Description: John TeoBUSINESSES in Sarawak -- from big plantations, contractors or manufacturers to small and medium-scale enterprises to restaurants and coffee shops -- all share a rather familiar problem: a dearth of local workers, or at least reliable ones.
Jobs go a-begging but employers, often out of sheer desperation, have to resort to looking outside the state to find the requisite workers. Local newspapers in the state are filled not just with job vacancies but advertisers promising a godsend to employers: a ready supply of foreign workers.
That was probably why a community leader said just the other week that the rejection by Singapore of youthful workers from the native communities of both Sarawak and Sabah is a blessing in disguise.
There is something like 30,000-40,000 Sarawakians -- most of them Dayaks -- living in Johor. It is estimated at least half the number actually cross the Causeway each day to work in Singapore. Many of them live in Johor because they have families and they are therefore able to have the best of both worlds: earning in Singapore dollars but enjoying the lower Malaysian cost of living.
There are probably many thousands more of younger Sarawakians employed in unskilled service jobs and actually living in Singapore. They might have been influenced by friends or relatives who tell them of the draw of attractive wages and bright city lights there. In any case, such workers may be following a time-honoured local Dayak tradition of berjalai: seeking employment abroad not so much out of necessity as gaining the opportunity to see and experience a different world.
It seems like such a group of younger Sarawak natives abroad may now be ruining the good name of Sarawak workers in general, if the policy adjustment on hiring Malaysians by Singapore that intentionally or otherwise impacts negatively the hiring of native Sarawakians and Sabahans below the age of 35 tells us anything.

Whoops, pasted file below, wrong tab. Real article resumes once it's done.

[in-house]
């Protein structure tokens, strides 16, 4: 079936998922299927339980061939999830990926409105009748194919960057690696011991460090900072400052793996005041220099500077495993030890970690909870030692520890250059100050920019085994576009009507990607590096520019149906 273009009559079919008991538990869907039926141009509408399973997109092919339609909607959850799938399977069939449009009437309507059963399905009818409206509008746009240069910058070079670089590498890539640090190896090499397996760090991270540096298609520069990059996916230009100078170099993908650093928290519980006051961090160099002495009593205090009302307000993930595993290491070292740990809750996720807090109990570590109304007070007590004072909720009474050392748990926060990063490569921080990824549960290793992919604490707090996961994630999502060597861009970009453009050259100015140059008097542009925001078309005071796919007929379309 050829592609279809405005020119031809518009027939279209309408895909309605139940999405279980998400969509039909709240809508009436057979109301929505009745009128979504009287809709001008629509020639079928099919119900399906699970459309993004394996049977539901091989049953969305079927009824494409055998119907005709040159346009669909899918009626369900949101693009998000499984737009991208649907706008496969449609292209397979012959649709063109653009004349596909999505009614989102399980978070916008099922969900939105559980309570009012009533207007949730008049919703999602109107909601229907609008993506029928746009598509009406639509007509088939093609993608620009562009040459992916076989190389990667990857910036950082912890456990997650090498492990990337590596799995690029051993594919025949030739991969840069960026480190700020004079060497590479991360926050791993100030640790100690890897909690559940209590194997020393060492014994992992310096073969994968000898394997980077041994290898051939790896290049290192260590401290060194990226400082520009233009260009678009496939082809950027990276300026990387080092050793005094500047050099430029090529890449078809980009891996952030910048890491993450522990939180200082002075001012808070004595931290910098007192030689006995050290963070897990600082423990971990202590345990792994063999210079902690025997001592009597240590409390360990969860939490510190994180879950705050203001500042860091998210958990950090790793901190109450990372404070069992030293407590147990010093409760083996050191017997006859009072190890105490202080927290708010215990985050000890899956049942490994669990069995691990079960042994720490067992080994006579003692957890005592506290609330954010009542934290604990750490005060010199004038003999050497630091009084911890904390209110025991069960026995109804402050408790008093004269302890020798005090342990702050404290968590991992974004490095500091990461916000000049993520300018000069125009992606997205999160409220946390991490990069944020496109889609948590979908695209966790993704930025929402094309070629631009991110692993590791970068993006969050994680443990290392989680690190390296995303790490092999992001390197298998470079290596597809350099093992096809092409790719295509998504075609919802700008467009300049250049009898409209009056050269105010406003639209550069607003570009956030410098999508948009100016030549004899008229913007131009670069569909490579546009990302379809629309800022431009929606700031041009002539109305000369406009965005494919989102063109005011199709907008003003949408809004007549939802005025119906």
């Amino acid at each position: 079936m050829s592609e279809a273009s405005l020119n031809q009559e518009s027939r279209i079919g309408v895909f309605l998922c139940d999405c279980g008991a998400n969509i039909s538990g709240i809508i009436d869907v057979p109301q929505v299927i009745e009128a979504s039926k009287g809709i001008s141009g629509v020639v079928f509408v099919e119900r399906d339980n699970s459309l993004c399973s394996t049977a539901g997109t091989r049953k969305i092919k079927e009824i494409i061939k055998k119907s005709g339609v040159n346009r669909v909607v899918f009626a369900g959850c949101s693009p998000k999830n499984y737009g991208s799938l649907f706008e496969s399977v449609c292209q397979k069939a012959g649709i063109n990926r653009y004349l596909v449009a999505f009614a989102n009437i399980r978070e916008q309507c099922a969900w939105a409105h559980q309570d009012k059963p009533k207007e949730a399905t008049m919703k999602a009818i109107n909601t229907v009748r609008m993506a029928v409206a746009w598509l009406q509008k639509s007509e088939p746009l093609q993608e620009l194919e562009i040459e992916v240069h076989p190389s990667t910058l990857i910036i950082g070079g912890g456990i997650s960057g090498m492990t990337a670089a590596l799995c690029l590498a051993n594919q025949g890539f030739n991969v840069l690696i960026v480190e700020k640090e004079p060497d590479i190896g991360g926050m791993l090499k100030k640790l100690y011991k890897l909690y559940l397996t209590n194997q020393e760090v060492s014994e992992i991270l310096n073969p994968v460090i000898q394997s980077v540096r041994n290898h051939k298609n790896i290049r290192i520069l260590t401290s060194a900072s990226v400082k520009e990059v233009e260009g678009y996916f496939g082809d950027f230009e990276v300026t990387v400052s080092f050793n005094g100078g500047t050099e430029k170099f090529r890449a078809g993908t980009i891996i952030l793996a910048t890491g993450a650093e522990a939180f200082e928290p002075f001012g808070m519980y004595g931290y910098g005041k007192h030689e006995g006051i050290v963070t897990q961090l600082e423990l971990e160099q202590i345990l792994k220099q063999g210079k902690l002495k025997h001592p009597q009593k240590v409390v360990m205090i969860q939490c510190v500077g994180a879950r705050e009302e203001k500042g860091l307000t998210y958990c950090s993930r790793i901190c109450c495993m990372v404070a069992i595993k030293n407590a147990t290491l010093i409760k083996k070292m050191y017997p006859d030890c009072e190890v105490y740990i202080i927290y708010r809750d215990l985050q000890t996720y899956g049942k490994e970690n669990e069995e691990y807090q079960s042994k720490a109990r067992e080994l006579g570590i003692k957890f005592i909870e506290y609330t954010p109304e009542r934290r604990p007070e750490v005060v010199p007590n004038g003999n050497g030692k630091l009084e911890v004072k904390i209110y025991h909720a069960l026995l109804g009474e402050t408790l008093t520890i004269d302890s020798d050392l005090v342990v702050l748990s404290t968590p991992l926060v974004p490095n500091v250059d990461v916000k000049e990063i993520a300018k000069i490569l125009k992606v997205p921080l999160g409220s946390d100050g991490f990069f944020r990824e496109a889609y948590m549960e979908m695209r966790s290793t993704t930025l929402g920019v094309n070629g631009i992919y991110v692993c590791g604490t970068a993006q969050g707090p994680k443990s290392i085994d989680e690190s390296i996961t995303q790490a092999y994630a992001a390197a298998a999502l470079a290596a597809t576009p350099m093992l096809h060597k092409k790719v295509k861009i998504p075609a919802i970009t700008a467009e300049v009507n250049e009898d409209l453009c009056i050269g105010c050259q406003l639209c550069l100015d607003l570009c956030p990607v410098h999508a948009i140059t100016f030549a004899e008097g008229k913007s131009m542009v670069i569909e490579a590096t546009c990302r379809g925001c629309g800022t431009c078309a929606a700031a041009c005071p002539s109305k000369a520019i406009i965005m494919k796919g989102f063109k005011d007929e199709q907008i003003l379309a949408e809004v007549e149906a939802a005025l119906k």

Singapore has always been especially welcoming of Malaysian workers. While some gripe that the island republic is discriminating against natives from the two Borneo states, a little introspection may be useful. Singapore could not have taken this step lightly given its insatiable need for foreign labour and a growing local intolerance towards foreign workers generally there.
Singapore has clearly decided that younger native workers from Sarawak and Sabah are more trouble than they are worth. It may now claim there is no change in policy on hiring foreign workers and that may be true but there is no stopping it not entertaining certain job applicants from both states.
The state governments of Sarawak and Sabah will be doing both states a great service if they proactively take steps to regulate (even perhaps to the extent of actively discouraging, through punitive exit levies, for example) the flow of their workers outside the two states.
In the case of Sarawak, the realisation of the Sarawak Corridor Of Renewal Energy (Score) has already started to bring in its wake thousands of technical skilled and semi-skilled jobs for locals.
The timing of the Singapore "jolt" seems quite fortuitous. Businesses in the two states are currently grappling with the challenge of satisfying the statutory minimum wage recently promulgated by the government. The minimum wage requirement will at least go some way towards addressing workers' complaints about unattractive local wages.
Perhaps far more important -- especially as Sarawak and Sabah face up to the demands made of a modern economy -- is the need to inculcate a stronger work ethic among the work forces in both states.
Employers in both states invariably complain about the reliability of local workers, some of whom seem to have the habit of absenteeism, especially after payment of wages or a festive break. Businesses naturally will suffer if they are susceptible to the whims of individual workers to turn up for work.